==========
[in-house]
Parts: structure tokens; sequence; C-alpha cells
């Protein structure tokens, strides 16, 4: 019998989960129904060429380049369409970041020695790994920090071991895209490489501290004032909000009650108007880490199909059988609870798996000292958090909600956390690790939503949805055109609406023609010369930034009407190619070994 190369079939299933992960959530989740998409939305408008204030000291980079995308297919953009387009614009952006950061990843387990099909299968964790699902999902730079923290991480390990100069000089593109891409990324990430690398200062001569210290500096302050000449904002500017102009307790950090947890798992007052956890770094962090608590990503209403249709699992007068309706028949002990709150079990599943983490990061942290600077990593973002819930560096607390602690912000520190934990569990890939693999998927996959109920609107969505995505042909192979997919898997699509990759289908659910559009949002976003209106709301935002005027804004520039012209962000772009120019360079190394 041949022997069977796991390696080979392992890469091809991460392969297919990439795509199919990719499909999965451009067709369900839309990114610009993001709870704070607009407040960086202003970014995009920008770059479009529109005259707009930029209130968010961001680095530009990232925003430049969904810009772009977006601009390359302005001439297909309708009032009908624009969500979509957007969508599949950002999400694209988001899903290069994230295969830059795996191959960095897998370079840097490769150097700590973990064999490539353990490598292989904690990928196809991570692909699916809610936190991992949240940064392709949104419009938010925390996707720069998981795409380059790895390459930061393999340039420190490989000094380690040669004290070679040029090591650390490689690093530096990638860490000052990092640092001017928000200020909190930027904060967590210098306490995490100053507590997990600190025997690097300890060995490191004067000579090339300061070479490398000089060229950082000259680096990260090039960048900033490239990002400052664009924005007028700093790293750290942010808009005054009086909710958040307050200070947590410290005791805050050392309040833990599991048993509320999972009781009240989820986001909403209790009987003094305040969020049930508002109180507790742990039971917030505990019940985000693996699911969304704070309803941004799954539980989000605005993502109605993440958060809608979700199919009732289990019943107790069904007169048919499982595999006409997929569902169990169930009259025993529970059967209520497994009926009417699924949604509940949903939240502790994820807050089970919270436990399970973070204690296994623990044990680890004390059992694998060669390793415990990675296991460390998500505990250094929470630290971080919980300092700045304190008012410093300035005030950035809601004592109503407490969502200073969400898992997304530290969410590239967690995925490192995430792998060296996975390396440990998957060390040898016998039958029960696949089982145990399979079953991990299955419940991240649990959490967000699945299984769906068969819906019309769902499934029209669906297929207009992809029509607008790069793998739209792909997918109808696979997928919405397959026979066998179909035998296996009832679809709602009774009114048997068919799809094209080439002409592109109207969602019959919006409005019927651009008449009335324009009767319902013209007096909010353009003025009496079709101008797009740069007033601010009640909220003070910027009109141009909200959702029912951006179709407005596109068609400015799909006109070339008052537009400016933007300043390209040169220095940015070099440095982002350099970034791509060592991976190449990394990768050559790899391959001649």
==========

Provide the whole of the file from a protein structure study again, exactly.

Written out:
[in-house]
Parts: structure tokens; sequence; C-alpha cells
């Protein structure tokens, strides 16, 4: 019998989960129904060429380049369409970041020695790994920090071991895209490489501290004032909000009650108007880490199909059988609870798996000292958090909600956390690790939503949805055109609406023609010369930034009407190619070994 190369079939299933992960959530989740998409939305408008204030000291980079995308297919953009387009614009952006950061990843387990099909299968964790699902999902730079923290991480390990100069000089593109891409990324990430690398200062001569210290500096302050000449904002500017102009307790950090947890798992007052956890770094962090608590990503209403249709699992007068309706028949002990709150079990599943983490990061942290600077990593973002819930560096607390602690912000520190934990569990890939693999998927996959109920609107969505995505042909192979997919898997699509990759289908659910559009949002976003209106709301935002005027804004520039012209962000772009120019360079190394 041949022997069977796991390696080979392992890469091809991460392969297919990439795509199919990719499909999965451009067709369900839309990114610009993001709870704070607009407040960086202003970014995009920008770059479009529109005259707009930029209130968010961001680095530009990232925003430049969904810009772009977006601009390359302005001439297909309708009032009908624009969500979509957007969508599949950002999400694209988001899903290069994230295969830059795996191959960095897998370079840097490769150097700590973990064999490539353990490598292989904690990928196809991570692909699916809610936190991992949240940064392709949104419009938010925390996707720069998981795409380059790895390459930061393999340039420190490989000094380690040669004290070679040029090591650390490689690093530096990638860490000052990092640092001017928000200020909190930027904060967590210098306490995490100053507590997990600190025997690097300890060995490191004067000579090339300061070479490398000089060229950082000259680096990260090039960048900033490239990002400052664009924005007028700093790293750290942010808009005054009086909710958040307050200070947590410290005791805050050392309040833990599991048993509320999972009781009240989820986001909403209790009987003094305040969020049930508002109180507790742990039971917030505990019940985000693996699911969304704070309803941004799954539980989000605005993502109605993440958060809608979700199919009732289990019943107790069904007169048919499982595999006409997929569902169990169930009259025993529970059967209520497994009926009417699924949604509940949903939240502790994820807050089970919270436990399970973070204690296994623990044990680890004390059992694998060669390793415990990675296991460390998500505990250094929470630290971080919980300092700045304190008012410093300035005030950035809601004592109503407490969502200073969400898992997304530290969410590239967690995925490192995430792998060296996975390396440990998957060390040898016998039958029960696949089982145990399979079953991990299955419940991240649990959490967000699945299984769906068969819906019309769902499934029209669906297929207009992809029509607008790069793998739209792909997918109808696979997928919405397959026979066998179909035998296996009832679809709602009774009114048997068919799809094209080439002409592109109207969602019959919006409005019927651009008449009335324009009767319902013209007096909010353009003025009496079709101008797009740069007033601010009640909220003070910027009109141009909200959702029912951006179709407005596109068609400015799909006109070339008052537009400016933007300043390209040169220095940015070099440095982002350099970034791509060592991976190449990394990768050559790899391959001649």